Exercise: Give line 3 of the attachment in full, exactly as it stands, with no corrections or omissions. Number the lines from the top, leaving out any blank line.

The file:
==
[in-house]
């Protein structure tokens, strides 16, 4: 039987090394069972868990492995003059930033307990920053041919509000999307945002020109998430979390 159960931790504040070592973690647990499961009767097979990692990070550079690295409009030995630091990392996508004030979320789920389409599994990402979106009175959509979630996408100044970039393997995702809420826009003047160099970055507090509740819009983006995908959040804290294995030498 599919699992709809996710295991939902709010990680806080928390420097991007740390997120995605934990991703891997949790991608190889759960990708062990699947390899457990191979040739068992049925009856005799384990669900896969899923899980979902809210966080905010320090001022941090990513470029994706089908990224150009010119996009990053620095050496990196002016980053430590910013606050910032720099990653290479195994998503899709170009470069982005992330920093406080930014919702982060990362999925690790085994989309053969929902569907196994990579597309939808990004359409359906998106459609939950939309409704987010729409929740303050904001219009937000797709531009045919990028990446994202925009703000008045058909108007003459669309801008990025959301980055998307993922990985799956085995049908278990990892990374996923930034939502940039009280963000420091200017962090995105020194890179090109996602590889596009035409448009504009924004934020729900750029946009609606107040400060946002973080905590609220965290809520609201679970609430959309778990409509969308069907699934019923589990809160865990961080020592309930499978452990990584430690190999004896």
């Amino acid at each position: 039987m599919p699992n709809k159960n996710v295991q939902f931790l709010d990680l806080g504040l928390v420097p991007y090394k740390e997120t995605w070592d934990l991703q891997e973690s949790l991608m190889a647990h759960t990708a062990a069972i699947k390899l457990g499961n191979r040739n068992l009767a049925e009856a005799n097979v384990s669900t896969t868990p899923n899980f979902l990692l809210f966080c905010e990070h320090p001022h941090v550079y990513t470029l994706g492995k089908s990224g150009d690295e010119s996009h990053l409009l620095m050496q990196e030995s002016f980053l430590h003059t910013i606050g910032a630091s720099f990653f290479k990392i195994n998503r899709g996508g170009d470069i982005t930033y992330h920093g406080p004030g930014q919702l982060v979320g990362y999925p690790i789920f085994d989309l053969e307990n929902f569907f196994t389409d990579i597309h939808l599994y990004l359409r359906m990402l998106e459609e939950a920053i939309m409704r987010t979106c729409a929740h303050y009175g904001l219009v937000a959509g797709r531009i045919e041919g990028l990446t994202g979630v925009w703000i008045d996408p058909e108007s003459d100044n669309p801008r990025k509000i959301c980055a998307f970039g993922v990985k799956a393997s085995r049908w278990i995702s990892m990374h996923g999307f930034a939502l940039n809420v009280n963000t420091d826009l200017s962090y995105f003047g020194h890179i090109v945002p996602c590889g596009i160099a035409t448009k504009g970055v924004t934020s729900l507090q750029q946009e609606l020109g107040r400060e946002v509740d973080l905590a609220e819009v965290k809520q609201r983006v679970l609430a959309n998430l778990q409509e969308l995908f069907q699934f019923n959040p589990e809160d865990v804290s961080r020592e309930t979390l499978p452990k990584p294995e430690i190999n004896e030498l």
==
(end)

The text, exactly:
């Amino acid at each position: 039987m599919p699992n709809k159960n996710v295991q939902f931790l709010d990680l806080g504040l928390v420097p991007y090394k740390e997120t995605w070592d934990l991703q891997e973690s949790l991608m190889a647990h759960t990708a062990a069972i699947k390899l457990g499961n191979r040739n068992l009767a049925e009856a005799n097979v384990s669900t896969t868990p899923n899980f979902l990692l809210f966080c905010e990070h320090p001022h941090v550079y990513t470029l994706g492995k089908s990224g150009d690295e010119s996009h990053l409009l620095m050496q990196e030995s002016f980053l430590h003059t910013i606050g910032a630091s720099f990653f290479k990392i195994n998503r899709g996508g170009d470069i982005t930033y992330h920093g406080p004030g930014q919702l982060v979320g990362y999925p690790i789920f085994d989309l053969e307990n929902f569907f196994t389409d990579i597309h939808l599994y990004l359409r359906m990402l998106e459609e939950a920053i939309m409704r987010t979106c729409a929740h303050y009175g904001l219009v937000a959509g797709r531009i045919e041919g990028l990446t994202g979630v925009w703000i008045d996408p058909e108007s003459d100044n669309p801008r990025k509000i959301c980055a998307f970039g993922v990985k799956a393997s085995r049908w278990i995702s990892m990374h996923g999307f930034a939502l940039n809420v009280n963000t420091d826009l200017s962090y995105f003047g020194h890179i090109v945002p996602c590889g596009i160099a035409t448009k504009g970055v924004t934020s729900l507090q750029q946009e609606l020109g107040r400060e946002v509740d973080l905590a609220e819009v965290k809520q609201r983006v679970l609430a959309n998430l778990q409509e969308l995908f069907q699934f019923n959040p589990e809160d865990v804290s961080r020592e309930t979390l499978p452990k990584p294995e430690i190999n004896e030498l």